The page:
It takes two (or three) to tango: The interactive effect of authentic leadership and organizational identification on employee silence intentions.
Organizational silence is a state of affairs in which employees refrain from voicing problematic issues at work. It often results from the dilemma between considering the short term interests of the leader, who might perceive voicing problems as disloyal and the long term interests of the organization, which might suffer severe costs from silence. In this paper we propose a theoretical model that bridges authentic leadership and organizational identification to test their joint effect on organizational silence responses (exit, loyalty and neglect). Based on prior work, we hypothesized that authentic leadership is positively related to employees’ loyalty (a passive yet constructive response). However, in dilemmatic situations this effect should be buffered by a high organizational identification (as a result of conflicting loyalties). Similarly, in such situations, we predicted that the influence of authentic leadership on employees’ destructive responses may be counter-productive if not matched with a high organizational identification. We tested our proposed model with an online vignette study that involved 458 employees from German-speaking countries from diverse work sectors. We used a realistic scenario comprising a dilemmatic situation, in which a decision between voice and silence had to be made. Our results partially support the hypotheses. Implications for management and future research directions are discussed.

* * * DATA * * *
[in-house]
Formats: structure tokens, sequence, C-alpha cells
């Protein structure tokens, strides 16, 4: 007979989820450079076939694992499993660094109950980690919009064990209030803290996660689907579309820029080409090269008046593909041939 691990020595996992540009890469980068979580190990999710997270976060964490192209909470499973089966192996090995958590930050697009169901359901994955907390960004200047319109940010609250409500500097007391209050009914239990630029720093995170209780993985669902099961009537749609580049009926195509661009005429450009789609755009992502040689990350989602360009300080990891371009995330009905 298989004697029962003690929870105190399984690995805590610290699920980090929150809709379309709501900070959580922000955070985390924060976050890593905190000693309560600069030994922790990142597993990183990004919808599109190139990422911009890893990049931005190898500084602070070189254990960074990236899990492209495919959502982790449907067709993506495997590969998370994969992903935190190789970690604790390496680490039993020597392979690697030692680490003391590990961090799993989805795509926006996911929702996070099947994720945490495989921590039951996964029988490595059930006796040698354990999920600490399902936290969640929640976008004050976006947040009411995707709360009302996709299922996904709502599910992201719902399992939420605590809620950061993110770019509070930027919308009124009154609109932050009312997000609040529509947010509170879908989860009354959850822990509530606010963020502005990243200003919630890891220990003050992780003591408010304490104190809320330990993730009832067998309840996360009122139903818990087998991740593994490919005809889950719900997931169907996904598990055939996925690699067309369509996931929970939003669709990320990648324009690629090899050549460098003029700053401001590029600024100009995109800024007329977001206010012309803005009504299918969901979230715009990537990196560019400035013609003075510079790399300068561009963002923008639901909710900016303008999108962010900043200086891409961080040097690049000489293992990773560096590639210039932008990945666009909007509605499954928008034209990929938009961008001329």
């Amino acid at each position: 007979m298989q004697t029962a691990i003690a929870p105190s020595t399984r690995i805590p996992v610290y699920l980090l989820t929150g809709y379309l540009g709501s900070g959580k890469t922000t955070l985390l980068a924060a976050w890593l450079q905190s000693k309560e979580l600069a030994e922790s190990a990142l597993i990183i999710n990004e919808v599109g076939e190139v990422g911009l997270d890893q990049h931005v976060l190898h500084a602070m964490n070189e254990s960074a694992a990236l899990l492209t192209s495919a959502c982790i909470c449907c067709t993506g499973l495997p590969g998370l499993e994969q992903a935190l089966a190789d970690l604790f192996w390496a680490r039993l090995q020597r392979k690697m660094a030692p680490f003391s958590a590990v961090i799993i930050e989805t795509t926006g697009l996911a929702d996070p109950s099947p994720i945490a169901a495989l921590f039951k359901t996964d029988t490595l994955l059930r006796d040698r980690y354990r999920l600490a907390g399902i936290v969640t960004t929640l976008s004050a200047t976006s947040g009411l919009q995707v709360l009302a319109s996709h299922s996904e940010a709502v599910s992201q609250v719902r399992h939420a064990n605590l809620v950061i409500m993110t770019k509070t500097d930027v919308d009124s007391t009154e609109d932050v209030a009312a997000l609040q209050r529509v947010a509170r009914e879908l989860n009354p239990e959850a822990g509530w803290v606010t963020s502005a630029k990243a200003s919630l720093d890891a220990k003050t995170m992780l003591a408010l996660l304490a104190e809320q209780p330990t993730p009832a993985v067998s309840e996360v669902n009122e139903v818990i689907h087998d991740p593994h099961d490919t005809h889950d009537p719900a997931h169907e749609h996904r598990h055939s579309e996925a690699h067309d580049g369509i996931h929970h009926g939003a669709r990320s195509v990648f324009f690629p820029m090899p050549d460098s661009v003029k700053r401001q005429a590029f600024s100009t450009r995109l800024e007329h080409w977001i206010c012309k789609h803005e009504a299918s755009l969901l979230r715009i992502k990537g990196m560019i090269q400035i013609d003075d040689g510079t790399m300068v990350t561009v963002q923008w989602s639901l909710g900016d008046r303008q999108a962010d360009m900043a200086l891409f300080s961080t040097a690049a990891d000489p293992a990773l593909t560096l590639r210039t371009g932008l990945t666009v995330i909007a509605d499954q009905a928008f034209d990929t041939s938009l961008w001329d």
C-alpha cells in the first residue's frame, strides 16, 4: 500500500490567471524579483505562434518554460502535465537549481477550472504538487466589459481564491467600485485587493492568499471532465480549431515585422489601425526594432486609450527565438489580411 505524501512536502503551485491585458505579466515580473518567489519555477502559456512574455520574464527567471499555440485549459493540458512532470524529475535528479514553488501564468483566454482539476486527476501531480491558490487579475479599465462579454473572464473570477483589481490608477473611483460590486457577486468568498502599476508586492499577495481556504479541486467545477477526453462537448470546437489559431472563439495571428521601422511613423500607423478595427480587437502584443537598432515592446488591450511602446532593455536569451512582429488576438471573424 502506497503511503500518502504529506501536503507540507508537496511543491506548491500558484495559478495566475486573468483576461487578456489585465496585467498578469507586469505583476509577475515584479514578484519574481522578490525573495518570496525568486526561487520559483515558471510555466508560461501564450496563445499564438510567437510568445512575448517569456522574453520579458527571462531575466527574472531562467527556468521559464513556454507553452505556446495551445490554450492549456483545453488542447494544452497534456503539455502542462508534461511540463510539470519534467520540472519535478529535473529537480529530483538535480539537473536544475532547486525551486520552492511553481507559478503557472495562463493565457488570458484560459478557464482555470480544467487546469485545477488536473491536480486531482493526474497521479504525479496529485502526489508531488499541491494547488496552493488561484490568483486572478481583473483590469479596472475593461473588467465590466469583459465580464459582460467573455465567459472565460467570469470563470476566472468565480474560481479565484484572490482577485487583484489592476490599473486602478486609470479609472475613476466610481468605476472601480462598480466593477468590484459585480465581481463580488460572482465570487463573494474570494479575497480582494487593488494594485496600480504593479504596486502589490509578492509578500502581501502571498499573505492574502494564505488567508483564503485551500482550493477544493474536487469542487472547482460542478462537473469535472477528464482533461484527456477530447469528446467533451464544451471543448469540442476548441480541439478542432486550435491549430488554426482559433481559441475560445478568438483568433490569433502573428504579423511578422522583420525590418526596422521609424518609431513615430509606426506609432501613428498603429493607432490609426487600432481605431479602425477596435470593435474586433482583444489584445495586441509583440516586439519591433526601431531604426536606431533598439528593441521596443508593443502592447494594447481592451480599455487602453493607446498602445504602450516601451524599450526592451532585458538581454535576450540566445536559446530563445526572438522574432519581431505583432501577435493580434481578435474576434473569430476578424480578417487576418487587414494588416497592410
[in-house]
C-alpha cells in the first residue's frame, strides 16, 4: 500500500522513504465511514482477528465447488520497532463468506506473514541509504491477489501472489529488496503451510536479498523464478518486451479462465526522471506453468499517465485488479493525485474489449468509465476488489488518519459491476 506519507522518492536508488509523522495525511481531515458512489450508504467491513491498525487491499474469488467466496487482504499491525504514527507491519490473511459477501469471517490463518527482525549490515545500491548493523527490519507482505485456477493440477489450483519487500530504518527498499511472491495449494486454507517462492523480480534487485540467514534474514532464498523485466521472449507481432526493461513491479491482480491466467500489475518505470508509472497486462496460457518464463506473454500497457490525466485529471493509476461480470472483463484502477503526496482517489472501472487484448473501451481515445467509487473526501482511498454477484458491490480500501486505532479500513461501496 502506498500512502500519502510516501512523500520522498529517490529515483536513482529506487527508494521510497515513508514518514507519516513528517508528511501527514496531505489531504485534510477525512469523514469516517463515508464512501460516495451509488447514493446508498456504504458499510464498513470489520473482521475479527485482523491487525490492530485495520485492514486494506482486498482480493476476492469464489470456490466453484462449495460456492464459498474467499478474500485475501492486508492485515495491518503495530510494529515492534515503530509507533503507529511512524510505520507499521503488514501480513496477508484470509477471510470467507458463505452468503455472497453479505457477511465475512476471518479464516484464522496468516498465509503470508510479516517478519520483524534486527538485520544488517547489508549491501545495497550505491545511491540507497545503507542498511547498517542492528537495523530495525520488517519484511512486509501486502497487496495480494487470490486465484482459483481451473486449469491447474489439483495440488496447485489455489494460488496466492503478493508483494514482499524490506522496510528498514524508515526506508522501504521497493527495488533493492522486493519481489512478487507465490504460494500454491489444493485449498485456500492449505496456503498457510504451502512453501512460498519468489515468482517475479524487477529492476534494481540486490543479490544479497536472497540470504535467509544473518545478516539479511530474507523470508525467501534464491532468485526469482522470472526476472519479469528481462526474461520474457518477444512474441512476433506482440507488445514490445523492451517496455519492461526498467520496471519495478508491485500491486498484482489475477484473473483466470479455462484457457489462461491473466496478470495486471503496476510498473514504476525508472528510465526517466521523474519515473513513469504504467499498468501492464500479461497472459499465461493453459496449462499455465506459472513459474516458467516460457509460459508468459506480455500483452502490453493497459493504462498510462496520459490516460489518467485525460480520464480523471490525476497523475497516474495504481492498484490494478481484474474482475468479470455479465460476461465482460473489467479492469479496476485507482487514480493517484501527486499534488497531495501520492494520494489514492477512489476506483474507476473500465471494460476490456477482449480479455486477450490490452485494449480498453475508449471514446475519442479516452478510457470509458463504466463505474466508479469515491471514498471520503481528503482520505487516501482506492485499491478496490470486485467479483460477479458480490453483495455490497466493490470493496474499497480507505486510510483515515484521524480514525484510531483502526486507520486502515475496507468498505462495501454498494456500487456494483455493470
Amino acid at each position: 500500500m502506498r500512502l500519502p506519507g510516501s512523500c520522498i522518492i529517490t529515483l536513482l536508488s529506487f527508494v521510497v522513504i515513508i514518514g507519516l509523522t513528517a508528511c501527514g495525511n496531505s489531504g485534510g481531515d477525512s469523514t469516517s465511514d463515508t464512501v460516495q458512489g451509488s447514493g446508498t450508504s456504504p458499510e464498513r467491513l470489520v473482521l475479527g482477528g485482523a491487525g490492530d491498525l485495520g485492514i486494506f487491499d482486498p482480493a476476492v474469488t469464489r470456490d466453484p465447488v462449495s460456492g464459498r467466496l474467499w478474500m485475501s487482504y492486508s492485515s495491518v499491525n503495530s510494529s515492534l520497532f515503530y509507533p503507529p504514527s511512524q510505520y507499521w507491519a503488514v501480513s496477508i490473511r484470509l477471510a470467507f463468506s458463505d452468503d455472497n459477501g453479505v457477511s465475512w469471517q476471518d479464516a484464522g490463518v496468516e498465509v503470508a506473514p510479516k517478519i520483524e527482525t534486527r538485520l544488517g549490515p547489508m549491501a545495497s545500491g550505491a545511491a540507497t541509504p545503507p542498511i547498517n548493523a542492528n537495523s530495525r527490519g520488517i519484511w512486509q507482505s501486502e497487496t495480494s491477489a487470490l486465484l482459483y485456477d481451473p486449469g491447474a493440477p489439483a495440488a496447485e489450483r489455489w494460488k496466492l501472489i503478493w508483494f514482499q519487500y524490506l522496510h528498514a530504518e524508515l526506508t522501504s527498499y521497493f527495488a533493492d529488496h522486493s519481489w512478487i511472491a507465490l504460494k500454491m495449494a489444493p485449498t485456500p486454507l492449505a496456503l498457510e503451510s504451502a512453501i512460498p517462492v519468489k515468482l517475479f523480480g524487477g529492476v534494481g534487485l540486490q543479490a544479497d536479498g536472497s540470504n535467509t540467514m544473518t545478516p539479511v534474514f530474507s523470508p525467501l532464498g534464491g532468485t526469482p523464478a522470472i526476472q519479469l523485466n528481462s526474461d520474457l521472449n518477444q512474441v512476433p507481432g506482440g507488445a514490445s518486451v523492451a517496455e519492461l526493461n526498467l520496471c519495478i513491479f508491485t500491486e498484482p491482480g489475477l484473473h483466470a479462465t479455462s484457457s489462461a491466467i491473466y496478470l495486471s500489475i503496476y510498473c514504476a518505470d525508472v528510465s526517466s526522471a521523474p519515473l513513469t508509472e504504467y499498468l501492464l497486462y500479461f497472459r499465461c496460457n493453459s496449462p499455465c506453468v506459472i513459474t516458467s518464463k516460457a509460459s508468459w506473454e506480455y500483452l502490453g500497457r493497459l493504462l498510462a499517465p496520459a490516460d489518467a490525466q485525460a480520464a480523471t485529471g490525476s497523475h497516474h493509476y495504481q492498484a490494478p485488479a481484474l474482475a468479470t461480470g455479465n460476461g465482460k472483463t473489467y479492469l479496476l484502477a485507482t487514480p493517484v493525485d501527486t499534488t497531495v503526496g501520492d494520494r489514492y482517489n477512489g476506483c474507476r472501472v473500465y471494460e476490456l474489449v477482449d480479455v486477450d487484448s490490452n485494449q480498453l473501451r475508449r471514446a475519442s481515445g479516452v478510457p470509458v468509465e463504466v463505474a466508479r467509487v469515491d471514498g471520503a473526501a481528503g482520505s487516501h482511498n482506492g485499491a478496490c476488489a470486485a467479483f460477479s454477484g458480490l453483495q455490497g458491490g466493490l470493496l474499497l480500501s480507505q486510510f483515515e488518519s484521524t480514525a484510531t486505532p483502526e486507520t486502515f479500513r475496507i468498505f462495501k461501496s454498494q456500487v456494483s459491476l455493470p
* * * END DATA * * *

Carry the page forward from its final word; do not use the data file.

Monzani, L., Braun, S., & Van Dick, R. (2016). It takes two (or three) to tango: The interactive effect of authentic leadership and organizational identification on employee silence intentions. Zeitschrift fuer Personalforschung/ German Journal of Research in Human Resource Management, 30, 246-266. https://doi.org/10.1177/2397002216649896